Federal government to prioritize US-made, lower-carbon construction materials

Read the full story from The Hill.

The U.S. government will for the first time prioritize the use of American-made, lower-carbon construction materials in federal procurement and federally funded projects, the General Services Administration (GSA) announced on Tuesday.

To realize this goal, the GSA has issued a request for information about the availability of domestically manufactured, locally sourced “low-embodied-carbon” materials — or those that generate fewer carbon emissions during the process of constructing a building.

The move is part of the Biden administration’s Federal Buy Clean Initiative, which aims to stimulate markets for low-carbon products made in the U.S., according to the GSA.

Request for Comment: AASHE STARS 3.0: Procurement & Waste

As part of the development process for the Sustainability Tracking, Assessment and Rating System (STARS) 3.0, AASHE is seeking public comment on a Procurement and Waste section slated for inclusion in the new version (projected release is currently fourth quarter of 2023). AASHE encourages feedback from stakeholders who may have relevant expertise or interest in participating. Public comment is open through Oct. 31.

Free virtual event: Sustainable Refrigeration Summit (Oct 24-28, 2022)

This free virtual summit will bring together the stakeholders needed to solve the puzzle of sustainable refrigeration in supermarkets – including food retailers, manufacturers, service contractors, engineers, consultants, government agencies, policymakers, utilities, energy, and environmental stakeholders.

Hear the latest regulatory and industry trends and learn from leading food retailers, industry experts, and policymakers.

Visit the summit website for the full agenda and to register.

Building consensus for prioritizing groundwater protections in the Great Lakes

Read the full story from the International Joint Commission.

Water flows through a single cycle from air to surface water and groundwater, or from land to lakes and streams, evaporating and beginning its journey all over again. But environmental law and policy often overlook an entire arc of the cycle, regulating groundwater separately and increasing the potential for risks to public health and ecosystem degradation.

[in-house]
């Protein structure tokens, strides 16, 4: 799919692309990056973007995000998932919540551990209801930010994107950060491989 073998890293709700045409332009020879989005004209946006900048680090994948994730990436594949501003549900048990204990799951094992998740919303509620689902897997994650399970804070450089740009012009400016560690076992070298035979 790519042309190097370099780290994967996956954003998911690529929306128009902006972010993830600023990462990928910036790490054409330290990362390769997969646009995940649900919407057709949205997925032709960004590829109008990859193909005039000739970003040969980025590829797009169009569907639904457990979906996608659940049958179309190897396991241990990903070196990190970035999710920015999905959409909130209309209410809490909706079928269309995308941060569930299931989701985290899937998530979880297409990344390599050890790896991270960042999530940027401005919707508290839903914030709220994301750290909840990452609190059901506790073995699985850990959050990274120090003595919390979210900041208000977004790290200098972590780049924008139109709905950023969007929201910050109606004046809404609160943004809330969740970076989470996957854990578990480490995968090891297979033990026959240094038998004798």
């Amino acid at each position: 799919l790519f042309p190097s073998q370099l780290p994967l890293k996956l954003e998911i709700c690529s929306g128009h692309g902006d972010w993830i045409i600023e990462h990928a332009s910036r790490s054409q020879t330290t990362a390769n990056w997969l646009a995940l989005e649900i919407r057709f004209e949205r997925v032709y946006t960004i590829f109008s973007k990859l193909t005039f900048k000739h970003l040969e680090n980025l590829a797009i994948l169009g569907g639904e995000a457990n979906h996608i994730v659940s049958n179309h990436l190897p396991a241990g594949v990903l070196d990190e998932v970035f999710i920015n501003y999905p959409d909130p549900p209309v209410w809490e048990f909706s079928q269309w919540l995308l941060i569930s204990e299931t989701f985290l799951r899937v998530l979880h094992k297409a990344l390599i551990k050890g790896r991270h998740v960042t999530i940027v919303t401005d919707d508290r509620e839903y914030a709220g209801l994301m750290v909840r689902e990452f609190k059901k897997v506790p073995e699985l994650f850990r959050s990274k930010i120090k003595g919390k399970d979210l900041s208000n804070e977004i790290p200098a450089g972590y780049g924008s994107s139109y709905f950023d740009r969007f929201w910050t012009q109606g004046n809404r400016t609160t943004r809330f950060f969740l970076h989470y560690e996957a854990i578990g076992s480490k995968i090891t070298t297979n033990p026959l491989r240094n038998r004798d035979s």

The 2012 Great Lakes Water Quality Agreement is beginning to change that. One important step forward is the inclusion of an annex devoted to groundwater. Annex 8 commits the Canadian and United States governments to coordinating groundwater science and management actions. The goal is to build the base of knowledge about the impact of groundwater on the Great Lakes, leading to specific policy and science actions.

Industry pushing for decarbonization of aluminum, ammonia, steel production

Read the full story from Environment + Energy Leader.

More than 200 industry leaders have endorsed strategies from the Mission Possible Partnership (MPP) to decarbonize some of world’s hardest-to-abate, carbon-intensive industries in this decade.

New plans released at New York Climate Week for production of near-zero emissions materials — aluminum, ammonia, and steel — have won support from more than 60 companies, bringing to more than 200 the tally of endorsements for MPP’s published Sector Transition Strategies (STS) which also include aviation, shipping, and trucking.

Industry Insights from NIZO: Sustainable food processing offers path through the energy crisis

Read the full story from Food Navigator.

Sustainability goals have already made reducing energy consumption a priority for the food industry. Now, soaring energy costs are adding economic urgency to that drive. How can vital energy savings be achieved?

New research project converts fruit waste into natural ingredients

Read the full story at Food Navigator.

AINIA, the Institute of Agrochemistry and Food Technology, and Productos Lácteos Romar embark on a new project to turn citrus, watermelon and kaki waste into functional food items.

How new processing techniques have ‘great potential’ to make food more sustainable

Read the full story at Dairy Reporter.

Processed food can get a bad rap. But according to researchers in Norway, new processing techniques can help extend shelf-life to reduce food waste and its detrimental effects on the environment.

The Great Lakes are awash in plastic. Can robots and drones help?

Read the full story at GreenBiz.

These remote-control devices raise the profile about the growing problem of plastics in the lakes that provide one-fifth of the world’s freshwater.

Mars is littered with 15,694 pounds of human trash from 50 years of robotic exploration

Rovers on Mars frequently come across debris – like this heat shield and spring – from their own or other missions. NASA/JPL-Caltech

Cagri Kilic, West Virginia University

CC BY-ND